4. This letter was a sweet way to start the day. Gracias, Devi, y ‘vaya con Dios’.

  5. Thank you for these lovely thoughts and guidance on this inner pilgrimage we are all taking through this lifetime. I have had two pilgrimages to Italy and have been blessed on each one! Not to be missed!

    1. Thank you, Devi. I love those words, ” Now I am entering God communion…” I’ll use this quote and think of others doing this along with us! Joy, vicotria

  6. This is so beautiful! Even not considering being a tourist, but just an every day person in the U,S. it seems we rush around, never stopping to really see the environment or the friends around us. So, missing much of life. May I always have time to share God’s world. In Master’s love, Marilyn

  7. Thanks, Devi, for this thoughtful piece. Especially touching to me for having been on the recent pilgrimage to Italy. It was such a delight travelling with Ananda. We did so much, saw so much, but we didn’t rush and we had time to meditate and to reflect, in some of the most inspiring places! One of the effects of pilgrimage that seems thankfully to be lingering is this more pilgrim-like orientation in my daily life. Your piece helped me recognize this, and helps to reinforce this wonderful way of being. Thank you, Namaste!

  8. Dear Devi,
    When I was on the plane returning from this pilgrimage I felt guidance in myself to do exactly as you have suggested. The thought in my mind was, “I can live every day as if I am on pilgrimage. Pilgrimage is an attitude. It never has to end.”
    Now weeks later, I still feel a very high level of upliftment and freedom. Life is sweeter.
    Thank you for these letters. They help keep my life in proper perspective.

  9. Having longed for travel, for pilgrimage, but as of yet not being able to experience all of the possibilities for growth, transformation, & inspiration that such a journey promises, this piece is particularly poignant for me. Thank you so much for reminding us that we travel daily & that it is how we travel & our inner direction that matter most. Om Shanti Shanti Shanti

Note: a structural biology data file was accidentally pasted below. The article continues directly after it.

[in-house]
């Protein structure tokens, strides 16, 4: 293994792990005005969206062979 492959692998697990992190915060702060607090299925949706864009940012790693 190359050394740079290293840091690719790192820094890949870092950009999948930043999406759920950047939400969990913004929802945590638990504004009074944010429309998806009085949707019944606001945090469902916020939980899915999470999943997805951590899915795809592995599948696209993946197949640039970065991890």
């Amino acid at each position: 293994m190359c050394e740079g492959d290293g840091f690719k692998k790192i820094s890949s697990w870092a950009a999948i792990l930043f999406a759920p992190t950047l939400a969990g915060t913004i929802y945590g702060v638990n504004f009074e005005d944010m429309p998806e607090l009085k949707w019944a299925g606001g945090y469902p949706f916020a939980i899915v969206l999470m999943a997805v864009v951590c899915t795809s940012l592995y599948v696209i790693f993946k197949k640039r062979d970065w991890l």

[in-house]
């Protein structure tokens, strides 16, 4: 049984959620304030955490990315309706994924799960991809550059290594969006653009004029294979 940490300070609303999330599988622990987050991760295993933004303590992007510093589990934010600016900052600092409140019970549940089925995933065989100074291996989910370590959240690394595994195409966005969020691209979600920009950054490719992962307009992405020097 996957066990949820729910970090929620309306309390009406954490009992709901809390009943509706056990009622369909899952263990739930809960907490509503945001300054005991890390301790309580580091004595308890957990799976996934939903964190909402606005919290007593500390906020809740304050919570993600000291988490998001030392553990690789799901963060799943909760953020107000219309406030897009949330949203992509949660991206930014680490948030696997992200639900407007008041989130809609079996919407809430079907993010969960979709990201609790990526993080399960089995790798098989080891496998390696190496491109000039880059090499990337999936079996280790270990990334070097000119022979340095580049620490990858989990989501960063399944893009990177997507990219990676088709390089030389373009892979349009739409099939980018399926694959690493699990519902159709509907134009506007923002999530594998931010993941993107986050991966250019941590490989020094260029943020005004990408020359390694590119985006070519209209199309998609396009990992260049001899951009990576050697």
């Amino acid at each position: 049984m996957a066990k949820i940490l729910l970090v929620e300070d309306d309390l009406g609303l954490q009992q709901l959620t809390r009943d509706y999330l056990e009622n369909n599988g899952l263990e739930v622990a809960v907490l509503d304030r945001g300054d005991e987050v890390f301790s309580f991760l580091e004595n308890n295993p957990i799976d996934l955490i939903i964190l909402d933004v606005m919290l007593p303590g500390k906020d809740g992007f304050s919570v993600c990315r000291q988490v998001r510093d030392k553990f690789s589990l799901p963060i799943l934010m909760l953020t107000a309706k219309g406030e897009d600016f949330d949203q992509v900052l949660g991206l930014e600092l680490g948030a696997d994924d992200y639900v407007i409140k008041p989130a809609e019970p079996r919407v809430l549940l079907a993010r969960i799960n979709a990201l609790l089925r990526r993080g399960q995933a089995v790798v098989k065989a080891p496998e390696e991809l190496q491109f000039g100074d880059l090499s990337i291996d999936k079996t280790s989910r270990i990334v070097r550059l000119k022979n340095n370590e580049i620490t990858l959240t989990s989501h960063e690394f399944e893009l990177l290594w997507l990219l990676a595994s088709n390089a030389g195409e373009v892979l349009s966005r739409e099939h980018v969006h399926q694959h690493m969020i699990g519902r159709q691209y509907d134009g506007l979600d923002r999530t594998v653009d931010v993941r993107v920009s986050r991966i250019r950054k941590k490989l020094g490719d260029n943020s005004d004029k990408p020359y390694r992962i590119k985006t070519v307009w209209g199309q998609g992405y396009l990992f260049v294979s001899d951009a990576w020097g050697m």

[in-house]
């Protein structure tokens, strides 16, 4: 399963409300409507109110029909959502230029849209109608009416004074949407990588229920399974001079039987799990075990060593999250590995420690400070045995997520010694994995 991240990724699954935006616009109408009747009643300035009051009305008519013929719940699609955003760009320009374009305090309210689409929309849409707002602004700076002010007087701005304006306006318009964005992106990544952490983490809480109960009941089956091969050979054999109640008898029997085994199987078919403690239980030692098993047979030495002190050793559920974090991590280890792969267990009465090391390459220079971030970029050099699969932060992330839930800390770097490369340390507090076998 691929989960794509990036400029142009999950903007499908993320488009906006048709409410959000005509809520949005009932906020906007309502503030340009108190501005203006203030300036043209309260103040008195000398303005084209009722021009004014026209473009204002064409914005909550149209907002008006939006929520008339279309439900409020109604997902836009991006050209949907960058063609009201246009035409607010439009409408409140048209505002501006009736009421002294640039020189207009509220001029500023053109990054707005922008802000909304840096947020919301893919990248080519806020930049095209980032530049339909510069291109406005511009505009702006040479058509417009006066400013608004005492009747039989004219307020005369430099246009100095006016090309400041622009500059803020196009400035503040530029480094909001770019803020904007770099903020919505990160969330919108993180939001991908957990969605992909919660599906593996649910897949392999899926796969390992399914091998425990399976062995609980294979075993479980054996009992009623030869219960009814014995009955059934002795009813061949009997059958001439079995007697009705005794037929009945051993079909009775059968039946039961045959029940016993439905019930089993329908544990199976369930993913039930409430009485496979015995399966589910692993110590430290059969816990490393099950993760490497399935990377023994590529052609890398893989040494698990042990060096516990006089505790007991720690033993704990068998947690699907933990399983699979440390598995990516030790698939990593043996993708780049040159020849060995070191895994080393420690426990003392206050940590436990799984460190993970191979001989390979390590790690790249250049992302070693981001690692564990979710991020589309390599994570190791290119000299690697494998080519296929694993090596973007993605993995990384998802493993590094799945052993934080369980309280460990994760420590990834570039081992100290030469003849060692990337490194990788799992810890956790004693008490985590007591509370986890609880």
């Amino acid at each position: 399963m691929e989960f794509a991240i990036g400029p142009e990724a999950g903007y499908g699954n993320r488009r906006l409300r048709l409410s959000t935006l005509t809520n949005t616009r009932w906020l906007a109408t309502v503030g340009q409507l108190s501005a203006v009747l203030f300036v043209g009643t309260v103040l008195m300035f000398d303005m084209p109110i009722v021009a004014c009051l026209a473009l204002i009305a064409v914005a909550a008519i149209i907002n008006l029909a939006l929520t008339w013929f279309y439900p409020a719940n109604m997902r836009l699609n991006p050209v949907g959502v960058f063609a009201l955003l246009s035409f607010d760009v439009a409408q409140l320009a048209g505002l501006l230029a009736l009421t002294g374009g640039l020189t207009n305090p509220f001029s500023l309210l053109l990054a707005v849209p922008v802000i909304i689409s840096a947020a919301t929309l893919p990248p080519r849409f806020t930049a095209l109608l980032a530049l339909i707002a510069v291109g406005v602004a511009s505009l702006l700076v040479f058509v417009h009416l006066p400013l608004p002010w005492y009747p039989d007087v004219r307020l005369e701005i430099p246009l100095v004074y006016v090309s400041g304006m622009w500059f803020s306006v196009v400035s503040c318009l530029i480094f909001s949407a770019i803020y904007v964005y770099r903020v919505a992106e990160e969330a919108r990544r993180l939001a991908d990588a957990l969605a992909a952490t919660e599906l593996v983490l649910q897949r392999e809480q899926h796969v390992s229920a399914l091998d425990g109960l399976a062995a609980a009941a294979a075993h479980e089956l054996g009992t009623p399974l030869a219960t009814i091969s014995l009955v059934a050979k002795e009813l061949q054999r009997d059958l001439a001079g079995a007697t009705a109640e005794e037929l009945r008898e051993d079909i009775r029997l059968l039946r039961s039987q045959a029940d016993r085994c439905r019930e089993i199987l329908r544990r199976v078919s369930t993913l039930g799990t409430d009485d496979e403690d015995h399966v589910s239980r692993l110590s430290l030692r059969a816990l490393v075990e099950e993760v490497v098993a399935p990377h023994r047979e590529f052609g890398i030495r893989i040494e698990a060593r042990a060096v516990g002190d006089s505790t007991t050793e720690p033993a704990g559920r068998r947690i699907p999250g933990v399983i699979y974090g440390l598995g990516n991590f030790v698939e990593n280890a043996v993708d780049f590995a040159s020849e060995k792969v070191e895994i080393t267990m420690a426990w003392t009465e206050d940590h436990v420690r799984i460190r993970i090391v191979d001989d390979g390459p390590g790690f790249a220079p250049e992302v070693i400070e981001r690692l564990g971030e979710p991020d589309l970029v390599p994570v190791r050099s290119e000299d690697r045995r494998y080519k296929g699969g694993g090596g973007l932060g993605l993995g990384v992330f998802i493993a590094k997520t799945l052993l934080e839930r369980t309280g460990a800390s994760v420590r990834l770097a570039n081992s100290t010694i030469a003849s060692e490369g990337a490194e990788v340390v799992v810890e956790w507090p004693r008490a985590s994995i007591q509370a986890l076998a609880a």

10. Thank you Devi, for the reminder that mindfulness is so very important–for it helps us to unite mind and body…so often our mind is off doing one thing, and our body another….

  11. Thank you, thank you, thank you. Traveling on an Ananda Pilgrimage there are constant reminders we are on pilgrimage– travel delays or other obstacles, but always starting each step with a prayer. Life is a pilgrimage, and to be constantly reminded by emails and online Ananda community postings is a deep blessing
    Thine Own Self

  12. Dear One, thank you for the reminder of our pilgrimages to Italy in ’99 & 2000 for the Oratorio Tour.
    I remember Rome, the Vatican. Everyone was rushing about and I had to take a moment, remove myself from the crowd and sit. I asked “what is happening”. All the beauty and upliftment I had experienced seeing the Pieta and the Cistine? Chapel ceiling. What was the rush? God IS here. Enjoy, be still and know…Namaste